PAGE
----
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Another Magic: the Gathering node. Perhaps of interest to statisticians as well as diehard MtG players.

The mana curve is the idea behind the Sligh deck. While the performance of the Sligh archetype varies due to the constant rollover of tournament legal cards, the mana curve itself is applicable in the tournament environment, particularly constructed and booster draft formats, because of the swift development it allows.

The strategy behind playing a deck constructed around the mana curve is to use all your available mana every turn. The priority should be to summon creatures that will do damage to your opponent, perhaps keeping a creature removal spell in reserve. (This is antithetical to the control or counterspell strategy, and hopes to overwhelm that strategy by creating more threats than a control deck can deal with.) That done, the mana curve should allow your mob of small to medium-sized creatures to inflict sufficient damage over the first six turns to win.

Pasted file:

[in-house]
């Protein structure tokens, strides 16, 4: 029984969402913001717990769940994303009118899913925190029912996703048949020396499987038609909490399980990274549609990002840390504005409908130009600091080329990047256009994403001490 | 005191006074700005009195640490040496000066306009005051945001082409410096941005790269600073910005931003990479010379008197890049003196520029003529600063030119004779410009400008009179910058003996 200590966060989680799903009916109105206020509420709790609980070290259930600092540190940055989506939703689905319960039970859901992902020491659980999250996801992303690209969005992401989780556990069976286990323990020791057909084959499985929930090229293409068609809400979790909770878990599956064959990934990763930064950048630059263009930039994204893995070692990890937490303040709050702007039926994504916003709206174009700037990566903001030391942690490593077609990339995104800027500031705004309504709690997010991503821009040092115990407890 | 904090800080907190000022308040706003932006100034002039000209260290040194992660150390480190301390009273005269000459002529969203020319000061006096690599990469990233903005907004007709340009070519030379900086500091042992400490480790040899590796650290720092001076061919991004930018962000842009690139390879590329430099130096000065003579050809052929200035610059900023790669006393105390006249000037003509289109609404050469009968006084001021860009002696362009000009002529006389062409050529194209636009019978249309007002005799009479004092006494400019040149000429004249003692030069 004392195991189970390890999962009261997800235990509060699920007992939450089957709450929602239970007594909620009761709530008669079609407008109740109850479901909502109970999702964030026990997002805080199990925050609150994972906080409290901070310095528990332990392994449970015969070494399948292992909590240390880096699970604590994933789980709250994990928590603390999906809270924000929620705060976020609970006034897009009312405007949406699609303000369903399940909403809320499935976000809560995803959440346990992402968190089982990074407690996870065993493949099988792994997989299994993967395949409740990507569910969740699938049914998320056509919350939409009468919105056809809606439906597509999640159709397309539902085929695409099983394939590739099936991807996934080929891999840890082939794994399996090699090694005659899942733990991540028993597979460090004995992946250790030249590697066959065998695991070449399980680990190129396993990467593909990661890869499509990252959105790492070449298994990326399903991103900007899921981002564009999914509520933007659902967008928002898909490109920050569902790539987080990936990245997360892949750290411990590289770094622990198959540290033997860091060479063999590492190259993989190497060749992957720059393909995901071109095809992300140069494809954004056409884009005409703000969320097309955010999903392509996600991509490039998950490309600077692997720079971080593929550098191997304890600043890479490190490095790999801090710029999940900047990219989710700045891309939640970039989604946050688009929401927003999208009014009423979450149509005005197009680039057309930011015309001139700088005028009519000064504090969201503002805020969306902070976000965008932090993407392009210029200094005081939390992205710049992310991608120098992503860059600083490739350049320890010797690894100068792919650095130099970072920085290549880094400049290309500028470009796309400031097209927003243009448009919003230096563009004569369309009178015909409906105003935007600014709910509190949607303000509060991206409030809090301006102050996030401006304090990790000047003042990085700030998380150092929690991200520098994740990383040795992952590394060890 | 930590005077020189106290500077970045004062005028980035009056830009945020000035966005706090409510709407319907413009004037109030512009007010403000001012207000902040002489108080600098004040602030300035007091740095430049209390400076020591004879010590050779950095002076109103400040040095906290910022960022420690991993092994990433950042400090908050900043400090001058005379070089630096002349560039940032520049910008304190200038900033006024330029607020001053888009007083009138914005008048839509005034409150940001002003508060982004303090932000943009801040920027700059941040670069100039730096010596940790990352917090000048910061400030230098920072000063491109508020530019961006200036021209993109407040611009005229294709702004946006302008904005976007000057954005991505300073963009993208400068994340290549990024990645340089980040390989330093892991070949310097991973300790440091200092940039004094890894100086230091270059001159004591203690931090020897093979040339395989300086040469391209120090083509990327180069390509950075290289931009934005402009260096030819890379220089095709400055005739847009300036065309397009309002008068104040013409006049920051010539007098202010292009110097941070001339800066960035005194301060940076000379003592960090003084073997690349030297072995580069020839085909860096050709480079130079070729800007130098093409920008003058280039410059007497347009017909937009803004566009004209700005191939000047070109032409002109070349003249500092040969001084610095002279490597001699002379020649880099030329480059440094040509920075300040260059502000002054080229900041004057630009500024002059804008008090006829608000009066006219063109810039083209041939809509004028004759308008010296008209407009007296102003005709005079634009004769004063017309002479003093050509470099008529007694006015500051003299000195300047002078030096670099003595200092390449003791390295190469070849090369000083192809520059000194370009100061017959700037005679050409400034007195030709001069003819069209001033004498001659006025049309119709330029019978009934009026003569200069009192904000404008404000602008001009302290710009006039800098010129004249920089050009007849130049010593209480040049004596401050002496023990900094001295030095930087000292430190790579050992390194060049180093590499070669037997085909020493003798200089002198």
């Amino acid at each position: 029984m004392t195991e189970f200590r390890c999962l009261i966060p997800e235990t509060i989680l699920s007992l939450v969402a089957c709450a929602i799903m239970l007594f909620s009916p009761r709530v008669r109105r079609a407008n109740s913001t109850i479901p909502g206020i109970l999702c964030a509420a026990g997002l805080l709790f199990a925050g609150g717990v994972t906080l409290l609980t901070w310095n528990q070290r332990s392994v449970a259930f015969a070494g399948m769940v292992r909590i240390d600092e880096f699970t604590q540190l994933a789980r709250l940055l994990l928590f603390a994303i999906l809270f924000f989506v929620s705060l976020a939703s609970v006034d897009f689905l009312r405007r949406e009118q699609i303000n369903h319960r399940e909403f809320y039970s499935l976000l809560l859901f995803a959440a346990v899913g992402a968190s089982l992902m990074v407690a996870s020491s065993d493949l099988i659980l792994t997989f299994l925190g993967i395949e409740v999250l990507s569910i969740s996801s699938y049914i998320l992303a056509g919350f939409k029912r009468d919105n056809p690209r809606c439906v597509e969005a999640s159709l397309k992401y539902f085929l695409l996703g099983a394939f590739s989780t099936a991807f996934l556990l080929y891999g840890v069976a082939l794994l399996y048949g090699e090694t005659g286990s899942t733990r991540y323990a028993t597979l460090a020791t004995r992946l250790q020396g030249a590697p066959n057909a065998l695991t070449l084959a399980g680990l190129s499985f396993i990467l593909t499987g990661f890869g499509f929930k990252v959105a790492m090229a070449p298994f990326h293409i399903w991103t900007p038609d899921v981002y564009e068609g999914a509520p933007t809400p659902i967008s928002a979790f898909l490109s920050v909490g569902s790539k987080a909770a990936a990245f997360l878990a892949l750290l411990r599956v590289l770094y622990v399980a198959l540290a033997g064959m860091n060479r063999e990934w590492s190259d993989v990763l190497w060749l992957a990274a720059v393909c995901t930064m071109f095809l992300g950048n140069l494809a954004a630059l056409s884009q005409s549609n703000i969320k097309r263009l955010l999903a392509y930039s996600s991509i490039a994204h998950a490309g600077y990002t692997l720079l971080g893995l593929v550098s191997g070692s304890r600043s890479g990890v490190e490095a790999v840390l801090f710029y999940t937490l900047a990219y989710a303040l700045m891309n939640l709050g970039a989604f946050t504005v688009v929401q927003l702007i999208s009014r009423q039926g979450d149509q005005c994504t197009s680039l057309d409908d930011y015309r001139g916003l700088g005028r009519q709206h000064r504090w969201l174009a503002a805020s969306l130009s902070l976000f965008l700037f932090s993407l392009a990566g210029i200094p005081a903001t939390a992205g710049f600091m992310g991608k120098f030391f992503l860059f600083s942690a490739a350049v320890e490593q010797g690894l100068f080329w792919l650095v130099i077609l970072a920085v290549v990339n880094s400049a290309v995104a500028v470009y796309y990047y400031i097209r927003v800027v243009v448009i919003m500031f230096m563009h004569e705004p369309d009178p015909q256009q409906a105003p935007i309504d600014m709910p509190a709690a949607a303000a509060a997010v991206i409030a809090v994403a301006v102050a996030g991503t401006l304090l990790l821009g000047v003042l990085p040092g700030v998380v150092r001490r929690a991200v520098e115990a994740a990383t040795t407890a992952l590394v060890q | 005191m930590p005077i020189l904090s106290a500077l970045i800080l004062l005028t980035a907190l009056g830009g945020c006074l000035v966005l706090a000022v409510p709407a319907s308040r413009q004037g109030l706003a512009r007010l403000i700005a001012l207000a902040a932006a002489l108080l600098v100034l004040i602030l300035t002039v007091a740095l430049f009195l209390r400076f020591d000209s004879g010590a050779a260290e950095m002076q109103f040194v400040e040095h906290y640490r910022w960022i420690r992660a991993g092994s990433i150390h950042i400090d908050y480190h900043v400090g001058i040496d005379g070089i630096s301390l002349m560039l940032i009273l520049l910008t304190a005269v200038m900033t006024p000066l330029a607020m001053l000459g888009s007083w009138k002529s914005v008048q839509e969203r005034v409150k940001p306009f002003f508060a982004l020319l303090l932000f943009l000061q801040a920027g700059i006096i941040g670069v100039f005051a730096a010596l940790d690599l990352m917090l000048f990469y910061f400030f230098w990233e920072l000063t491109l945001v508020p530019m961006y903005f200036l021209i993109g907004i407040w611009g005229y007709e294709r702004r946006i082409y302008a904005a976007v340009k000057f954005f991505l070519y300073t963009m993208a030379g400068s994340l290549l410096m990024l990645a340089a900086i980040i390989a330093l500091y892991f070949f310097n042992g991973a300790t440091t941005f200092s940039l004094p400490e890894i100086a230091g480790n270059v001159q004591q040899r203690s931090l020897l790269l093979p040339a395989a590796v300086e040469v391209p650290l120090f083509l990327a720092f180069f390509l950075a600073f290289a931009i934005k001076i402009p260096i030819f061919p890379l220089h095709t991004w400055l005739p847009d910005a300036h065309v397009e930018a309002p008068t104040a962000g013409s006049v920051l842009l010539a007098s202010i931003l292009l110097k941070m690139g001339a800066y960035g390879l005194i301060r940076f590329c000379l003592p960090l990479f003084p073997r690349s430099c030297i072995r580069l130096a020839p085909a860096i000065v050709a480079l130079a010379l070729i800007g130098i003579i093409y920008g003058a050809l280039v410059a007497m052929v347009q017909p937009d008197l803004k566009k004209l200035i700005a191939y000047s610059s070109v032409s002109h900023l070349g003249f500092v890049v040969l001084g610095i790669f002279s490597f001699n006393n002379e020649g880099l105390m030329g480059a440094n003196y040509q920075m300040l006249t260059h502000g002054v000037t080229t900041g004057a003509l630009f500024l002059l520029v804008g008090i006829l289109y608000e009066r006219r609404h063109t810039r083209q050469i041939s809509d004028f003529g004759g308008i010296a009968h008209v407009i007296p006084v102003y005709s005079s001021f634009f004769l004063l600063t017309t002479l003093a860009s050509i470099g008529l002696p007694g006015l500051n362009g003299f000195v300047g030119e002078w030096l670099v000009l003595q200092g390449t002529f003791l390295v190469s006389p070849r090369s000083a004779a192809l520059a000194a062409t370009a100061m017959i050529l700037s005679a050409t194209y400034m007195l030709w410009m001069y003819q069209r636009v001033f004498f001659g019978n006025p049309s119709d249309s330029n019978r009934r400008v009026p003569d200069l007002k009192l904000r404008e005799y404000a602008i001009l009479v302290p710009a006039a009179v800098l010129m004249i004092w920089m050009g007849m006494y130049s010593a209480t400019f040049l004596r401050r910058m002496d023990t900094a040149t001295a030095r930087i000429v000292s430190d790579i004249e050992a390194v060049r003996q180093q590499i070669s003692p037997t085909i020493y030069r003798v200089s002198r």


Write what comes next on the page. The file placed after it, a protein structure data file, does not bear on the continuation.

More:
Putting together a deck based on the mana curve suggests that for every 21 cards1, you have approximately:

  • 7 lands,
  • 6 creatures at casting cost of one (colored) mana,
  • 4 creatures at casting cost of two mana (color plus one),
  • 2 creatures at casting cost of three mana (color plus two),
  • 1 creature at casting cost of four mana (color plus three or two color plus two),
  • 1 mass damage or direct damage spell at variable casting cost of one or two plus X mana.
1Of course, you cannot have only 21 cards in your deck. Simply scale up the proportions to the minimum number of cards allowed for the format in which you are playing.

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